From China’s melamine-tainted-milk scandal to Cargill’s 2011 recall of 36 million pounds of ground turkey, a food-policy wonk needn’t look far these days to find disaster or the threat of one. So it was no surprise that the Penn Institute for Urban Research’s pathbreaking “Feeding Cities” conference, held in Houston Hall in March, raised red flags by the dozen. But it wasn’t until near the end of the second day that someone came up with a zinger equal to the task of showing how truly bizarre the global food system has become.
During a panel discussion on peri-urban farmland preservation, Kevin Morgan, a professor of governance and development at Cardiff University in the UK, allowed himself a brief digression on the horsemeat scandal that shook Europe this past winter.
“By the way,” he quipped, “we think it’s the most extraordinary example in human history where food adulteration actually improved the nutritional quality of the food.”
We farm and feed in strange times. According to the UN’s Food and Agriculture Organization (FAO), some 870 million people are chronically undernourished. At the same time, the World Health Organization estimates that 1.4 billion adults are overweight or obese—categories that also account for 40 million children below the age of five, and impose steep costs in both money and mortality.
And those are just today’s challenges. The UN estimated that there were about 500 million middle-class consumers in the world in 2000, noted Carl Hausmann, a policy advisor at the global agribusiness giant Bunge Limited, in a conference breakout session. By 2050, that number is projected to be close to 3.5 billion. “These are people who have been under-consuming in the past,” Hausmann observed, “who are looking to improve their diet.”
Insofar as improvement means increased consumption of resource-intensive foods like meat, which has been the typical pattern among people rising out of poverty, it will depend on a vast expansion of agricultural output.
Just how vast is hard to gauge. “We know that we waste about one-third of the calories we produce globally,” said keynote speaker Heather Grady, a vice president of foundation initiatives at the Rockefeller Foundation. “In rich countries, we throw away as much food, per capita, as people in many parts of the world have to eat … In the developing world, up to 40 percent of food can be lost before it is consumed, due to inadequacies of storage, transport, and processing.” So curtailing waste should go part of the way toward meeting the next generation’s nutritional needs.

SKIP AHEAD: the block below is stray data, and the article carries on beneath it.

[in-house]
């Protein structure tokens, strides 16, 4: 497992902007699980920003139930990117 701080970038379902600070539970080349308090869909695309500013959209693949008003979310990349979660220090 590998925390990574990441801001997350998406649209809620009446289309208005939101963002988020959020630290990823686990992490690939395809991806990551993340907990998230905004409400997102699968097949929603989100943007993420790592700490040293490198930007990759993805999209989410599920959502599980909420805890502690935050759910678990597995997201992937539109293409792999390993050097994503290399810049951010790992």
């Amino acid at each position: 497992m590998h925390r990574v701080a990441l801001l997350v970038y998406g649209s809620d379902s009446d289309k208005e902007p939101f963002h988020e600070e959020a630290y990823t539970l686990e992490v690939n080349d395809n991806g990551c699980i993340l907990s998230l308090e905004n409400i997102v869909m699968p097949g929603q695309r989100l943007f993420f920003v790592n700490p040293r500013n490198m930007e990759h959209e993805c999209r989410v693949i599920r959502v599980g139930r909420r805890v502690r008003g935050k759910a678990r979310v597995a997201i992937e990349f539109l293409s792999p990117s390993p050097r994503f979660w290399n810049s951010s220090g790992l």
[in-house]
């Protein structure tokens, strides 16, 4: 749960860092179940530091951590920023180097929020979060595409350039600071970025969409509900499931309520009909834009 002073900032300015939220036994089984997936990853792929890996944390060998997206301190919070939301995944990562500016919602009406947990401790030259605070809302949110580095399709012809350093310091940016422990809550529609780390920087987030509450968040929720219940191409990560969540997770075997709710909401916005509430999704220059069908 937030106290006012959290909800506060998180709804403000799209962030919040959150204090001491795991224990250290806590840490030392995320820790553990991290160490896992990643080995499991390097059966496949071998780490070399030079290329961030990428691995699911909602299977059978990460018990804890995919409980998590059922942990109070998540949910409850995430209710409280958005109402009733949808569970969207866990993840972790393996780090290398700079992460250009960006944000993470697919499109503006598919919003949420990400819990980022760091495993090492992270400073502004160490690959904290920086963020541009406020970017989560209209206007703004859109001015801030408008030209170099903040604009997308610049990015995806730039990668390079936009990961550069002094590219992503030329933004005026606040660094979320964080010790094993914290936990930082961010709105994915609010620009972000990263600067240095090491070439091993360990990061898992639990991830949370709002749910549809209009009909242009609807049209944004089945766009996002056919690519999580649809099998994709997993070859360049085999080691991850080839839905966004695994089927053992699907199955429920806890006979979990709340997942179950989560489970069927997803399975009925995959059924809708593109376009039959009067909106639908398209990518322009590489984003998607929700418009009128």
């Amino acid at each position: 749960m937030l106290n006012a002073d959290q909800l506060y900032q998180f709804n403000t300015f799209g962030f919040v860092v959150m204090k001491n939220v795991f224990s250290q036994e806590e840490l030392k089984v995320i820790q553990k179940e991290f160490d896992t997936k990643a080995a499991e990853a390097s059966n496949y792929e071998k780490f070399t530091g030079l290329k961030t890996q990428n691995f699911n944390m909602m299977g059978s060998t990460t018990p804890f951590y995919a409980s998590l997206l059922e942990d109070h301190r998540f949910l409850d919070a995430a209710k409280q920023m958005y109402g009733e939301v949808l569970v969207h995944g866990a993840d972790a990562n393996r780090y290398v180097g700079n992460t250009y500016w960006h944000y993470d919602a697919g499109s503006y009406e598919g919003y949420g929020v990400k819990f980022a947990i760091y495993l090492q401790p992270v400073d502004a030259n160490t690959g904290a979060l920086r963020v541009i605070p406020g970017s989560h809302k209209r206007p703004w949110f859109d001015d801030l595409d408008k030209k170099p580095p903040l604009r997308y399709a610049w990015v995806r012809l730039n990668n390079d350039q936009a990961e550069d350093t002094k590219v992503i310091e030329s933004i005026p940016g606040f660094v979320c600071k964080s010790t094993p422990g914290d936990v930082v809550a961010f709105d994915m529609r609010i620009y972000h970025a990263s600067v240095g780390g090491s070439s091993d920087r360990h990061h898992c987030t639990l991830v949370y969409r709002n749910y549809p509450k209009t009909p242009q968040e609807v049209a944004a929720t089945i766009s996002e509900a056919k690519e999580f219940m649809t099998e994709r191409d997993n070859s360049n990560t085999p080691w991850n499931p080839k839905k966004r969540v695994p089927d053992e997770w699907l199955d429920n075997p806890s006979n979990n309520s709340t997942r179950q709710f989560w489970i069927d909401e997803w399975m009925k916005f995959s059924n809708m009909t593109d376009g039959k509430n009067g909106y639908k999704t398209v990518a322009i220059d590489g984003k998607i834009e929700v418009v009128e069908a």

Still, a growing population featuring a geometric increase of middle-class consumers represents a global food bill that can be difficult to envision. One common factoid that indicates the scale of the challenge was voiced last year by Josette Sheeran, vice chair of the World Economic Forum and former executive director of the World Food Programme: “Over the next 40 years, we need to produce more food than the last 8,000 years combined.”
What does this have to do with cities, one might wonder?
For starters, cities are growing in just about every measurable way: towns are morphing into small cities, small cities are becoming big ones, and mega-cities continue to sprawl at a steady clip as young people forsake the rural life for the urban one. And increasingly, urbanization is coming at the direct expense of agriculture, as housing subdivisions replace erstwhile dairy farms everywhere from the Washington capital corridor to the hinterlands of Shanghai.
“The lands on which many cities have been built,” Grady said, “is particularly fertile. And there’s continual encroachment due to industry, infrastructure, and housing. While this may make sense from a purely economic view—because of course from a purely financial analysis you wouldn’t want to use high-value city land to grow agricultural products—the loss of farmland in and around cities has already had an impact on food access, price, and quality.”
That may represent good news for urban people with rising incomes (in the global context, those moving from subsistence levels to earning between $2 and $10 per day), and for the farmers who grow their food. But the “attendant price rise in food caused by this increase in demand will be felt negatively by those whose income remains at less than $2 a day,” Grady noted. She added that seminal research by the Indian economist and Nobel laureate Amartya Sen documented that even “slight drops in food availability had an enormous impact” during the Bengal famine of 1943, when the overall food supply was adequate but rising prices and poor distribution systems (among other things) led to the deaths of some three million people.
And on the other end of the spectrum, the transition from rural poverty to urban affluence exacts its own cost. “In Mexico,” remarked University of Delhi public-policy professor Raghav Gaiha, “obesity was almost unknown in 1980. Now about 30 percent of the population is obese. India is also experiencing an obesity epidemic in the cities, as people switch to more-processed food and lead more sedentary lifestyles.”
From the disastrous statist collectivization of Soviet agriculture in the early 20th century to the market-driven food-price shocks of the early 21st—which helped to destabilize governments in Asia, Africa, and, momentously, the Middle East— modern history abounds with examples of the steep toll of getting food systems wrong. Yet in truth, the world now also abounds with scholars, businesspeople, and philanthropic organizations trying to get them right. The problem, according to Penn IUR co-director Eugenie Birch, the Lawrence C. Nussdorf Professor of Urban Research, is that they have confined themselves within discipline-specific silos.
“The agronomists talk to the agronomists,” Birch explained after the conference. “The nutrition people talk to the nutritionists. The city planners talk to the city planners. But they’re not talking across fields as much has one would think.”
The conference’s success at fostering interactions between all these communities was probably best gauged by Catherine Brinkley, a Penn grad student who in Birch’s opinion may be “the only person in the world who is getting a doctorate of veterinary medicine and a PhD in city planning at the same time.”